Recently I completed a commission of two-year-old Virgil Love. That's right, Virgil Love. His mom, Courtney, named him after her grandfather, and what a name it is. I'm insisting that he has to grow up and be a musician or author. No C.P.A. should ever be named Virgil Love.
I've been friends with Courtney for several years so it's a real treat to do Virgil's portrait. One day we met in my studio to talk about a commission, and she told me why it was important to her. Photos are great, but Courtney doesn't want a lot of pictures hanging on her walls – just one thing that was special and that captured her son at this time in his life. Plus, they were moving and thought it would be a great addition to their new home.
Before I begin a portrait, I always ask parents about their child's personality. It's really important to get to know the kids I paint.
Courtney said Virgil is not the kind of child who immediately gets into everything. He watches and observes before he get's comfortable in a new situation. He's very curious.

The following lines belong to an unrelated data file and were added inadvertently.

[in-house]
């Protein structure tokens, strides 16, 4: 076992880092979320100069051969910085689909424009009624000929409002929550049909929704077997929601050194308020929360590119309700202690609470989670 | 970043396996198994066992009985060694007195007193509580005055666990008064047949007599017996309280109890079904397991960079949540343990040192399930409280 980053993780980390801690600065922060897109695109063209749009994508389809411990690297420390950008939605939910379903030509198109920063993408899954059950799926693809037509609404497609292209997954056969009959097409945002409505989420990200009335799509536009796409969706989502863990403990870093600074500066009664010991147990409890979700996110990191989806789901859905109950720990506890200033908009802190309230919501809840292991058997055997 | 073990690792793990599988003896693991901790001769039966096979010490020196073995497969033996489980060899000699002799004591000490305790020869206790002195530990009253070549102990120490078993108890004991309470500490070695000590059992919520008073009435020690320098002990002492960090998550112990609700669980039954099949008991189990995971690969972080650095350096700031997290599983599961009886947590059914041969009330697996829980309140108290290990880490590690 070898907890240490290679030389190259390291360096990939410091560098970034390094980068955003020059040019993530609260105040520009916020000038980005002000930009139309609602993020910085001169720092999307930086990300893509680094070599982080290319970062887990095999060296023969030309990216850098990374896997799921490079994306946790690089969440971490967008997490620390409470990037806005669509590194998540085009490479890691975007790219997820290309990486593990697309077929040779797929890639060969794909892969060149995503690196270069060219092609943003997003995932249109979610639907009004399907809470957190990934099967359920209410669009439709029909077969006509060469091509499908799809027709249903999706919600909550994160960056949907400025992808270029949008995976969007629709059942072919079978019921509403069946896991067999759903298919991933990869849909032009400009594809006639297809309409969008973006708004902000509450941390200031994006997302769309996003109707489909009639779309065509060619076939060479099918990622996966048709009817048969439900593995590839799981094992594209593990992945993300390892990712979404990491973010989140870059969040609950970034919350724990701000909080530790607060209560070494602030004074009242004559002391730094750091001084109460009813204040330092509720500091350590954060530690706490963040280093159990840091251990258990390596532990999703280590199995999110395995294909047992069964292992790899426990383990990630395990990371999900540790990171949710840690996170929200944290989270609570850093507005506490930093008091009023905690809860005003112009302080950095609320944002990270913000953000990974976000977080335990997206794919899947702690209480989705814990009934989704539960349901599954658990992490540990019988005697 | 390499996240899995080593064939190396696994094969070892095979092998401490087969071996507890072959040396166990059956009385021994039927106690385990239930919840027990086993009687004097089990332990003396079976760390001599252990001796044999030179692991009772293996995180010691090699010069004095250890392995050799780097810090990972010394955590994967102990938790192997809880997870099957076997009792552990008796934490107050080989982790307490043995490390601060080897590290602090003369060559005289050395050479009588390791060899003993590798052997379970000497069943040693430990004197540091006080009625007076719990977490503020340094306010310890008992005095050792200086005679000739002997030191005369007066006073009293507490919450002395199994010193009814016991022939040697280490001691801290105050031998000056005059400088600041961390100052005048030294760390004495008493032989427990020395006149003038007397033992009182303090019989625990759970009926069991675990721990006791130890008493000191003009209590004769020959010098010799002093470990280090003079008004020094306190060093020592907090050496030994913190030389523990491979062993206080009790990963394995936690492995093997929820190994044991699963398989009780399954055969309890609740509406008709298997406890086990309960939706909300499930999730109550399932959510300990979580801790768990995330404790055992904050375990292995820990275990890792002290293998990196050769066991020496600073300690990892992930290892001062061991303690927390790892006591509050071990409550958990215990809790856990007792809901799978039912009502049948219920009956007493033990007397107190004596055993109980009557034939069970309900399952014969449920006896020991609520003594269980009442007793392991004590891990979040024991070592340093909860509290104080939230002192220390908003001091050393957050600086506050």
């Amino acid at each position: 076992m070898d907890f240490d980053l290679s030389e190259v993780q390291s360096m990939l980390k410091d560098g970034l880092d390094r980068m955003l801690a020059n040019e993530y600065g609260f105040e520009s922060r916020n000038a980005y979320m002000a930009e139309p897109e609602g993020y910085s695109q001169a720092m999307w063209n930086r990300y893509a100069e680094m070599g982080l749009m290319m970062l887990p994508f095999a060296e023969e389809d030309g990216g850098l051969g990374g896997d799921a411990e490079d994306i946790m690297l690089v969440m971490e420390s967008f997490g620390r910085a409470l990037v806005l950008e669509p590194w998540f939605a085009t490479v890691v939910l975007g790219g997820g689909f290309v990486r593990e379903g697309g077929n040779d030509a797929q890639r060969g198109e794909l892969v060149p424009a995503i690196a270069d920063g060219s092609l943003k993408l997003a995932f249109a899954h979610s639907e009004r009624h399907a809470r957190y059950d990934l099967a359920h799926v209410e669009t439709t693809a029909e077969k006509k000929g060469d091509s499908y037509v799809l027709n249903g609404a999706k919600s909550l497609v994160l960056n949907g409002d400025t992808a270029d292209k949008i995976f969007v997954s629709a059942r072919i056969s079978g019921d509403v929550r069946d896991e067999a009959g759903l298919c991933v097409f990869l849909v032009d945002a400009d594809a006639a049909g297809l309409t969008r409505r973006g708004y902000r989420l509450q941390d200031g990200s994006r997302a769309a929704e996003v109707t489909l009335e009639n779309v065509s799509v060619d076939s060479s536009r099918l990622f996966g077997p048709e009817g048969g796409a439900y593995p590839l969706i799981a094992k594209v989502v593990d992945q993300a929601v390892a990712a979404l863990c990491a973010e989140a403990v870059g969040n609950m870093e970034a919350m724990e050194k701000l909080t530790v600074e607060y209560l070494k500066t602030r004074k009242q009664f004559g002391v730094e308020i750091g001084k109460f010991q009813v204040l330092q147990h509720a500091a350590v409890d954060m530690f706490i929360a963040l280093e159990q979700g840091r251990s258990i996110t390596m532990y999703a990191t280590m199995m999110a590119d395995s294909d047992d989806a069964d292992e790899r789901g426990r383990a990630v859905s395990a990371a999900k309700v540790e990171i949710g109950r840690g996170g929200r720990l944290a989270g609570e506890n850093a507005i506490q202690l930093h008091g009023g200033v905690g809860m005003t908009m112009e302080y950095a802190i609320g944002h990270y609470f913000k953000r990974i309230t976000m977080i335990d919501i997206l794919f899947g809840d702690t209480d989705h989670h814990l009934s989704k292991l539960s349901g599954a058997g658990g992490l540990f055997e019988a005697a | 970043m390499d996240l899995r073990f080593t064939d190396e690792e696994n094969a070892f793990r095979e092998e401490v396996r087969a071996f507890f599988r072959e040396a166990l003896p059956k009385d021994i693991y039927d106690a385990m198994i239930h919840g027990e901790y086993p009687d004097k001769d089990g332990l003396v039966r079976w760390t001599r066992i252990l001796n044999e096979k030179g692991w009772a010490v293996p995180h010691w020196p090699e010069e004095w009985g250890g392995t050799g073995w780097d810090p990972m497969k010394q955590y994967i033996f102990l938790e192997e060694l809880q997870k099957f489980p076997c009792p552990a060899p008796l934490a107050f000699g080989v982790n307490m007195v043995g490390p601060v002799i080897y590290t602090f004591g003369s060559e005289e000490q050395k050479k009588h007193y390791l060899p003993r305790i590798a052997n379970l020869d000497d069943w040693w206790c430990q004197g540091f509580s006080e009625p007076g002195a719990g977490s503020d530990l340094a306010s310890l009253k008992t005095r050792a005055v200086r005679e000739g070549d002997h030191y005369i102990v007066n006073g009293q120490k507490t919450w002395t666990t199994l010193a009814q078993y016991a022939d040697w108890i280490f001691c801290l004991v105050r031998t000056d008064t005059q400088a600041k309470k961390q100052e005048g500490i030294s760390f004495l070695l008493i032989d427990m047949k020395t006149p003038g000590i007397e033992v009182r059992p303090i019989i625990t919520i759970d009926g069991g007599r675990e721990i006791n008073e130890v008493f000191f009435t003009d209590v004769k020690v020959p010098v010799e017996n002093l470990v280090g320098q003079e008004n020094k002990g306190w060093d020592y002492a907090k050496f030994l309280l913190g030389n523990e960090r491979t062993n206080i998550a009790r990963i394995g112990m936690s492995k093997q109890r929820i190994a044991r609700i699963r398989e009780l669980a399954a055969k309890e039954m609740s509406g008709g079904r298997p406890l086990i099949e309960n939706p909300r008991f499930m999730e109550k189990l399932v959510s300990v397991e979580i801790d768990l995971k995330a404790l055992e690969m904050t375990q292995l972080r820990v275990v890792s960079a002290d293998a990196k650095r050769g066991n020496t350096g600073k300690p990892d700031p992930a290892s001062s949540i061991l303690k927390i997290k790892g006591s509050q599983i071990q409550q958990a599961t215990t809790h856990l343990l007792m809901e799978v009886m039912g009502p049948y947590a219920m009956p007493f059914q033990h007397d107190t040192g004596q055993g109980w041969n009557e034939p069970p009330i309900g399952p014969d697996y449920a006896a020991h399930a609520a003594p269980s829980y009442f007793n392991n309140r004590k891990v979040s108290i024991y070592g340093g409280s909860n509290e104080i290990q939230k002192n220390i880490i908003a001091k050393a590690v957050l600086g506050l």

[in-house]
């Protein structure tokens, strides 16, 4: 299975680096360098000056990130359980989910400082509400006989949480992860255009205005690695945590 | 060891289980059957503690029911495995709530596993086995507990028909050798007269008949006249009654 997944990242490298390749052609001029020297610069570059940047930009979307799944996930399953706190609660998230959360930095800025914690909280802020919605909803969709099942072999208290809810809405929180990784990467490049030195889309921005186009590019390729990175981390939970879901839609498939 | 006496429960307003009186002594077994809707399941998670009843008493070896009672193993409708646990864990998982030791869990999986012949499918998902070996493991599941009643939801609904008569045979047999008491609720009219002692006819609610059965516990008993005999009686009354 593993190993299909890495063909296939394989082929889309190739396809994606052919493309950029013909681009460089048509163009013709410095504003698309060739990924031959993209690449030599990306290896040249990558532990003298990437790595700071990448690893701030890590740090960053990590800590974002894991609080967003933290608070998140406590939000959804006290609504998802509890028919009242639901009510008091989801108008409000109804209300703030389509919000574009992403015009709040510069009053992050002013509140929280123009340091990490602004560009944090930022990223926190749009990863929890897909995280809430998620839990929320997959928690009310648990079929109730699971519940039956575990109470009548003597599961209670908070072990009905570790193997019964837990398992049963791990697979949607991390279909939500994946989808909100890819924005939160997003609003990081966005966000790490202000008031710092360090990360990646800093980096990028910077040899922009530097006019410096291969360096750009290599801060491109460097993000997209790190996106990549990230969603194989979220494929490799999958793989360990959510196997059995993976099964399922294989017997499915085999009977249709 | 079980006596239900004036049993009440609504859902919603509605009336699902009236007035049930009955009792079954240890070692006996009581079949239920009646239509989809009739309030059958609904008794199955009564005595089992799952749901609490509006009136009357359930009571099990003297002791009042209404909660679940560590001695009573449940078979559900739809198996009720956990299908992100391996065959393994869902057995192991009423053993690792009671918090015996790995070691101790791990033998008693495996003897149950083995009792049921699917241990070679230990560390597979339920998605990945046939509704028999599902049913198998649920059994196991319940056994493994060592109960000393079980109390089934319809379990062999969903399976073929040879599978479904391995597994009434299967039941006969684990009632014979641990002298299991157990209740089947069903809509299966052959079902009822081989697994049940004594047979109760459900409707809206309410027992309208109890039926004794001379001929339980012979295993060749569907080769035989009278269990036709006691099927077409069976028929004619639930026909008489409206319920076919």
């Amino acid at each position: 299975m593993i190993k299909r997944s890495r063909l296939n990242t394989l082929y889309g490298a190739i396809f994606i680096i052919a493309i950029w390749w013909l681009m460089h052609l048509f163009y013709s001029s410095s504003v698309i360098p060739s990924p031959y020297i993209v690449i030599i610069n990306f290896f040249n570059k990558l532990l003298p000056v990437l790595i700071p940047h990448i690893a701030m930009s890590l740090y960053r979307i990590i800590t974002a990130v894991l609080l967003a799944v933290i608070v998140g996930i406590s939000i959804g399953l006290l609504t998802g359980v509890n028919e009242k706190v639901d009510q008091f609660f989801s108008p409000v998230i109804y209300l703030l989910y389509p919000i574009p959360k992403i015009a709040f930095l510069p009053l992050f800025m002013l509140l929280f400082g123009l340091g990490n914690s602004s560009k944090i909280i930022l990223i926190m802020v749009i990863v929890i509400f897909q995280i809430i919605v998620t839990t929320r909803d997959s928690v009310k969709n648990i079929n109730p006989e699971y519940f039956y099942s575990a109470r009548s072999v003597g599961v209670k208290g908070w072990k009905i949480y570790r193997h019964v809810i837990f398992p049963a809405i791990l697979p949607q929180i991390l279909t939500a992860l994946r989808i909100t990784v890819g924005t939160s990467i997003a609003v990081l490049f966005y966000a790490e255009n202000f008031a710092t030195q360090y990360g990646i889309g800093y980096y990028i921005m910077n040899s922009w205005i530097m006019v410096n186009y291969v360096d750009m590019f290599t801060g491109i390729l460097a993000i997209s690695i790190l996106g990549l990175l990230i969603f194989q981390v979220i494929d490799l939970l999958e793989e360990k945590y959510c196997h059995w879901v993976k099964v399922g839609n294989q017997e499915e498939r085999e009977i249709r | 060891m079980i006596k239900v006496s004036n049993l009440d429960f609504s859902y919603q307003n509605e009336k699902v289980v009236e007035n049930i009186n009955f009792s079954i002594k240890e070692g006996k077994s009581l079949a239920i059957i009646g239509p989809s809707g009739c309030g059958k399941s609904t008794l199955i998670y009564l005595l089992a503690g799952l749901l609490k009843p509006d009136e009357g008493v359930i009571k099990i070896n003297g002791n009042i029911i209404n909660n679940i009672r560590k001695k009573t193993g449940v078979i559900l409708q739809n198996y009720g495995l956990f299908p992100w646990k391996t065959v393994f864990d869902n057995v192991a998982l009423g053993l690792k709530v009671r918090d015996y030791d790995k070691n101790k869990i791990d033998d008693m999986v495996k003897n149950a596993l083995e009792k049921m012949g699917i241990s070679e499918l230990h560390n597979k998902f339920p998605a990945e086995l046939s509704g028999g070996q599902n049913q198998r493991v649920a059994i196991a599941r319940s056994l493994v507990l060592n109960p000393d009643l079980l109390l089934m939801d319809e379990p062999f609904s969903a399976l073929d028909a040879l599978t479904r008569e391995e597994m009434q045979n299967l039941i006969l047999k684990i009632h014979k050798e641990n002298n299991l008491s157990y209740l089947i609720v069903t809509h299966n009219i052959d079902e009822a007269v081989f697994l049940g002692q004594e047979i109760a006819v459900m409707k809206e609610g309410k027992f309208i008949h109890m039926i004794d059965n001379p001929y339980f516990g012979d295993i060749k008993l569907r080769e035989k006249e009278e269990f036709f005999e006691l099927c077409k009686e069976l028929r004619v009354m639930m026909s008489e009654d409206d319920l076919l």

When I met him, he was shy and hesitant at first. Once he got used to me, he was tromping around the house in his red Hunter boots, stopping to play with his dinosaurs and trains. He seemed smart and serious, like he was weighing every option before making his next move.
My favorite thing is delivering the portrait and watching the child's reaction. Virgil understood that this was a portrait of himself, although he pretended is was of his mom, dad, and dog Louis.
All of the kids I meet are special in their own way. It's both challenging and fascinating for me to get to know them and express their uniqueness.
That's what my work is all about – celebrating a child and capturing them as they truly are.